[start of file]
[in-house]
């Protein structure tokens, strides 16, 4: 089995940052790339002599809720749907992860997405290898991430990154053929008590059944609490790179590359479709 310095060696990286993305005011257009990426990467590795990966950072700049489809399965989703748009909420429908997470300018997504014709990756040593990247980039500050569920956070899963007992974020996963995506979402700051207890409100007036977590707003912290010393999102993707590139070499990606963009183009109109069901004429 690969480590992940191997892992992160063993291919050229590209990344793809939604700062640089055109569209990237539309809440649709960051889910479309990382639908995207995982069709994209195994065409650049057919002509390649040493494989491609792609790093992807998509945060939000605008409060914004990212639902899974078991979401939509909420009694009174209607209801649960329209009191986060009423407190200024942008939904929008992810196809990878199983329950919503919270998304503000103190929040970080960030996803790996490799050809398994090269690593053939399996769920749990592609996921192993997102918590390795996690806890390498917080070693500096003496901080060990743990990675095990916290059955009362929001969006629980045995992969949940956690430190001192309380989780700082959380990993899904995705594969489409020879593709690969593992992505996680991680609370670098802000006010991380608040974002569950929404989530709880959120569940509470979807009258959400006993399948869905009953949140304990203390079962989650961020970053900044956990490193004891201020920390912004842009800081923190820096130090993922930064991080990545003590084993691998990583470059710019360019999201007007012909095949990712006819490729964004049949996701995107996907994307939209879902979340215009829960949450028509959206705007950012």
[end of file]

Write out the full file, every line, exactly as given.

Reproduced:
[in-house]
């Protein structure tokens, strides 16, 4: 089995940052790339002599809720749907992860997405290898991430990154053929008590059944609490790179590359479709 310095060696990286993305005011257009990426990467590795990966950072700049489809399965989703748009909420429908997470300018997504014709990756040593990247980039500050569920956070899963007992974020996963995506979402700051207890409100007036977590707003912290010393999102993707590139070499990606963009183009109109069901004429 690969480590992940191997892992992160063993291919050229590209990344793809939604700062640089055109569209990237539309809440649709960051889910479309990382639908995207995982069709994209195994065409650049057919002509390649040493494989491609792609790093992807998509945060939000605008409060914004990212639902899974078991979401939509909420009694009174209607209801649960329209009191986060009423407190200024942008939904929008992810196809990878199983329950919503919270998304503000103190929040970080960030996803790996490799050809398994090269690593053939399996769920749990592609996921192993997102918590390795996690806890390498917080070693500096003496901080060990743990990675095990916290059955009362929001969006629980045995992969949940956690430190001192309380989780700082959380990993899904995705594969489409020879593709690969593992992505996680991680609370670098802000006010991380608040974002569950929404989530709880959120569940509470979807009258959400006993399948869905009953949140304990203390079962989650961020970053900044956990490193004891201020920390912004842009800081923190820096130090993922930064991080990545003590084993691998990583470059710019360019999201007007012909095949990712006819490729964004049949996701995107996907994307939209879902979340215009829960949450028509959206705007950012």